Tag Archives: Video

101 things to do on a park bench


So, the second you give something up…the more appealing it becomes. Am I right? I should give up doing laundry…oh wait, I guess it doesn’t work for everything!

To add an addendum to my previous post about taking a break, I will say you may see me drop a note or two on and off this summer as I’m inspired. I am not going to make any predictions there but go with the flow.

With that said I wanted to share with you this RAD video I found, it is too good to not share. All I have to say is start prepping for Green Gym Day – June 9! If you are interested in finding a park bench with me somewhere, let’s meetup and do it! (In real life – I’ll let you know the details) 🙂

What I especially enjoy about this video is that it includes a lot of yoga postures 🙂

I hope you enjoy and are inspired!

Less stress, more living series


stress cartoon

First off, if you haven’t already noticed, Huffington Post has a Less stress, more living series. Check it out.

Second, if you have an hour to spare and want to engage your intellect or dedicate some time to think about stress management in your life (and in our schools and in our hospitals), below is a thought-provoking discussion/debate on the topic to accompany your Saturday morning cup o’ joe/tea. (Just be sure not to multi-task and be mindful as you watch, right?) 🙂

The video is a forum brought to you from a partnership between Harvard School of Public Health and Huffington Post Living. Very cool. Here is the video link.

If you don’t have time and the thought of a 1-hr educational video stresses you out, here are some highlights to note from the conversation:

  • Stress is a big problem and every symptom and disease is amplified by stress.
  • Stress is not distributed equally to people in society. People of lower education and socioeconomic status are hit harder.
  • The medical system does not have a systematized process for dealing with stress in their patients and more and more people are affected by it.
  •  There are studies that show that doctors advise patients to do what they tend to do. If they like to exercise they advise patients to exercise, if they like to check their lipids, they advise their clients to check their lipids. Makes sense. One panelist said that we need more practitioners and doctors in the world who model and understand techniques and behaviors that promote healthy living and stress reduction. Until people begin to walk their talk, they will not be prepared or qualified to offer helpful advice or resources to their patients (as it pertains to stress).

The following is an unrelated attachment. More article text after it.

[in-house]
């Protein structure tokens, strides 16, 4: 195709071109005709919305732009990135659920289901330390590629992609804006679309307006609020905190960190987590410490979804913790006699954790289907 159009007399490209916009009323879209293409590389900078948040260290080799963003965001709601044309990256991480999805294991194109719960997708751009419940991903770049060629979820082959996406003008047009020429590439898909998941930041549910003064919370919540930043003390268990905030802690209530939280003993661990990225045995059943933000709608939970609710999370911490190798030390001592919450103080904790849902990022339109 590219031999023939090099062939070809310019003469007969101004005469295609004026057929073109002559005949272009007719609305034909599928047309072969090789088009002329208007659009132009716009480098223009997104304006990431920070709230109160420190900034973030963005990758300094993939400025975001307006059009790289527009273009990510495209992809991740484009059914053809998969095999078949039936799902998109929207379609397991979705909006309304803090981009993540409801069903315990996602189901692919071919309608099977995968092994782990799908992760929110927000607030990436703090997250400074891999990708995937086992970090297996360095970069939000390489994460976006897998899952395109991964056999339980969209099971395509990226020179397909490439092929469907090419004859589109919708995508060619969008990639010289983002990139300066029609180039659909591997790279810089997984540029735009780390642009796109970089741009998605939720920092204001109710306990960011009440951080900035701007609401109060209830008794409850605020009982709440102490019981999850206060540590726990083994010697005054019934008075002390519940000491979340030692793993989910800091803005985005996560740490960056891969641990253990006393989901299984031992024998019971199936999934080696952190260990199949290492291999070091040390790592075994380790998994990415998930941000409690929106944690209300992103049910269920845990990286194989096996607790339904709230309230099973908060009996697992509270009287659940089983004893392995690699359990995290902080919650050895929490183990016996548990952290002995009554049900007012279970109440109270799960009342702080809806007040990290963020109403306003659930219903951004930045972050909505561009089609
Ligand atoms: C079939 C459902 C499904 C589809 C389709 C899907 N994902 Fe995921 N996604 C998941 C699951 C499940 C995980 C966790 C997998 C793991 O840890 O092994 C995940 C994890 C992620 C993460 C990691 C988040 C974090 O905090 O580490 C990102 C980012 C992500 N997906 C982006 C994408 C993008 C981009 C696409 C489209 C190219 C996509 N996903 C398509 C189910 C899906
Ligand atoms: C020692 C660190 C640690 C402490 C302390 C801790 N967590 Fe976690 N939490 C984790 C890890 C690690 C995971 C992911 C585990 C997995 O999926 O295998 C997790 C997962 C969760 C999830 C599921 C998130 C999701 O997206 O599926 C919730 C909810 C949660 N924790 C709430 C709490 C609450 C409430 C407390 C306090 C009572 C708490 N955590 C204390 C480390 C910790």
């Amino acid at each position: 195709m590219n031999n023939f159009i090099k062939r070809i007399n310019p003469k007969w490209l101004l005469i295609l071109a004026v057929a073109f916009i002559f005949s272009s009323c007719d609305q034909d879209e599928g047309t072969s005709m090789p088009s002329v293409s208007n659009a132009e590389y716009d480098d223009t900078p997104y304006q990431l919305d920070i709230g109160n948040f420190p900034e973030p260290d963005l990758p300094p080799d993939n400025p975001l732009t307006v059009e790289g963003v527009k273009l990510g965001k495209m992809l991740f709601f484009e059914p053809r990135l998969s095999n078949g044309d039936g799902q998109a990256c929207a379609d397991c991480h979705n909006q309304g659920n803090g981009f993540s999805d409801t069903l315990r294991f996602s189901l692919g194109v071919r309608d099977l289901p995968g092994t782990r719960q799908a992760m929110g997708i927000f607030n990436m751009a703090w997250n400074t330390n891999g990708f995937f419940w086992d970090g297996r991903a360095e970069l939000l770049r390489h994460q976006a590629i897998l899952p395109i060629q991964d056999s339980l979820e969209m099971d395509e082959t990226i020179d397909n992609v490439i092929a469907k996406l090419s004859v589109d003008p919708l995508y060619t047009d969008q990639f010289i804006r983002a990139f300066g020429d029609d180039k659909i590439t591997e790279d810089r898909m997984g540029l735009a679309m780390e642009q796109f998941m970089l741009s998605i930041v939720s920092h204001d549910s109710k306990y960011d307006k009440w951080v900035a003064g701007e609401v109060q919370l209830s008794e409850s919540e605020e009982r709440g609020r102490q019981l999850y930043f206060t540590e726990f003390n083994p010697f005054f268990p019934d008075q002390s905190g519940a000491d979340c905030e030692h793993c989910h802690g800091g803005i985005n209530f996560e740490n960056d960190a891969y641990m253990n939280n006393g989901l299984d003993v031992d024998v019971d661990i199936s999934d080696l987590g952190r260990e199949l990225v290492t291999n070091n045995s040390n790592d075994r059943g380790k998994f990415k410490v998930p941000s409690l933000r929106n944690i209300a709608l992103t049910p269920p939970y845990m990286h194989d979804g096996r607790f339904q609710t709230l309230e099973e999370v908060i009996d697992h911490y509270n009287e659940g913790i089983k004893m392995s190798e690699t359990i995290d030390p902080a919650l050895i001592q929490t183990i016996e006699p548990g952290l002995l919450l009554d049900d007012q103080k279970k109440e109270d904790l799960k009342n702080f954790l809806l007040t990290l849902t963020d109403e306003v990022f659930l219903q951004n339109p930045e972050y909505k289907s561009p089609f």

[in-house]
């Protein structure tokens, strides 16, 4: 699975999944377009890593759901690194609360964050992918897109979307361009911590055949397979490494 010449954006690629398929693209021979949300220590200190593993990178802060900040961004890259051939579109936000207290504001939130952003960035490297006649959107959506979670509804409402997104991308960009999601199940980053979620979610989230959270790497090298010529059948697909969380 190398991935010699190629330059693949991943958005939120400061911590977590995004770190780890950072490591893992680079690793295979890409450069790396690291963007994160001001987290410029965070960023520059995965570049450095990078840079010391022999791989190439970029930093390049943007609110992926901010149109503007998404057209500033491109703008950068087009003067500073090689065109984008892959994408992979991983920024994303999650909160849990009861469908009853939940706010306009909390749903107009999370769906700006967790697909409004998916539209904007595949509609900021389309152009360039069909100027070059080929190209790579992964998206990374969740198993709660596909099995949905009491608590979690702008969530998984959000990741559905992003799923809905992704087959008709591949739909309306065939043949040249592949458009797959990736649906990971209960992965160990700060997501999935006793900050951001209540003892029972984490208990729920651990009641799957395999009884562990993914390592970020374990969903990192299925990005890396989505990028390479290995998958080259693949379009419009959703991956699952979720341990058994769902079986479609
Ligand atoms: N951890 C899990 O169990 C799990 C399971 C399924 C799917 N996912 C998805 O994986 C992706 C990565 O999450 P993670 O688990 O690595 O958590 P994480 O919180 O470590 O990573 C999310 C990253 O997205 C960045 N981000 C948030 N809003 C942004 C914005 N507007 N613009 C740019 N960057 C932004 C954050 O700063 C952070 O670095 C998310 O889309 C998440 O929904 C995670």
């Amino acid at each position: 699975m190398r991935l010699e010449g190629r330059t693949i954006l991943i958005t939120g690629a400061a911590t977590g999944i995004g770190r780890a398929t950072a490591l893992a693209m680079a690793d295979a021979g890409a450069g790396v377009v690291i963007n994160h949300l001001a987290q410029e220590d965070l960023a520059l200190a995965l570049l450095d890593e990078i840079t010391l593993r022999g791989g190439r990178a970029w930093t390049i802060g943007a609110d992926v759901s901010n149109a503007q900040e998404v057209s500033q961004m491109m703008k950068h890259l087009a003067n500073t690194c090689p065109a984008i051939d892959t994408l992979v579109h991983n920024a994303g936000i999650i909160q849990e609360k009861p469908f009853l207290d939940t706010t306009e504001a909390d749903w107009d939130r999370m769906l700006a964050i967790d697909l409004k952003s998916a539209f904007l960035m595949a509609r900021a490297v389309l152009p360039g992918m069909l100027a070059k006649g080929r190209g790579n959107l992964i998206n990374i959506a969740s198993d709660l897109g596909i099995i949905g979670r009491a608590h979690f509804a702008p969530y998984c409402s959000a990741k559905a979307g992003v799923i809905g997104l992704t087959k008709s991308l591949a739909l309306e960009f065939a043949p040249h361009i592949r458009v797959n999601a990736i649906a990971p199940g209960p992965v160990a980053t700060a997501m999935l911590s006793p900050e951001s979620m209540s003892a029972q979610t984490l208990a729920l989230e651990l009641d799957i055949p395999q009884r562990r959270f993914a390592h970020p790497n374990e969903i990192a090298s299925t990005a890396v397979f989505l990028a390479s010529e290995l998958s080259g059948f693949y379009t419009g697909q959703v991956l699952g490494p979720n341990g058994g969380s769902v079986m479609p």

• Health coaches and yoga teachers are becoming popular – my personal plug 🙂 and will have a greater presence and role in the collective’s ability to navigate our health.
  • Some food for thought: What should mental health centers of the future look like? What should the portfolio of options look like?  As our collective stress will only continue to grow, we do not want to limit our delivery of the new model of care and should be open to the fact that there is no one prescription to address stress, there are many.

Using a yoga strap to improve posture & reduce tension


Posture contributes to how we feel and to our overall health and well-being. Just talk to a chiropractor, and they will tell you all about it.

Today I learned a way to use a yoga strap to help improve posture. It’s quite simple but a powerful exercise. Truthfully I do not own a yoga strap but plan to go buy one tomorrow. I have been slow to buy yoga “props,” thinking of them as mere accessories. However, as I deepen my practice and have learned how to use them, I now know they are definitely worth the investment.

Often times, a prop is only viewed as something that people use who cannot do the full yoga posture on their own. Some people view props as signs of weakness or inability.

If that is the only way we view props, we are missing the true essence of what they can offer us. My yoga teacher likes us to refer to props as “tools”. She calls them tools, because that is really what they are. They are tools that allow everyone to feel the full extent of a pose (whether or not their body is able to go there on its own). This ability to feel the full pose helps us realize the pose fully but it also allows our body to understand the pose through experience, creating a memory of that feeling in our body so we can replicate it on our own, later, when we are ready.

Same thing goes with posture. Using this yoga tool, you can start to enjoy the benefits of good posture again and remind your body what proper alignment feels like so that when your body is ready to do it on it’s own, it can easily reproduce the sensation.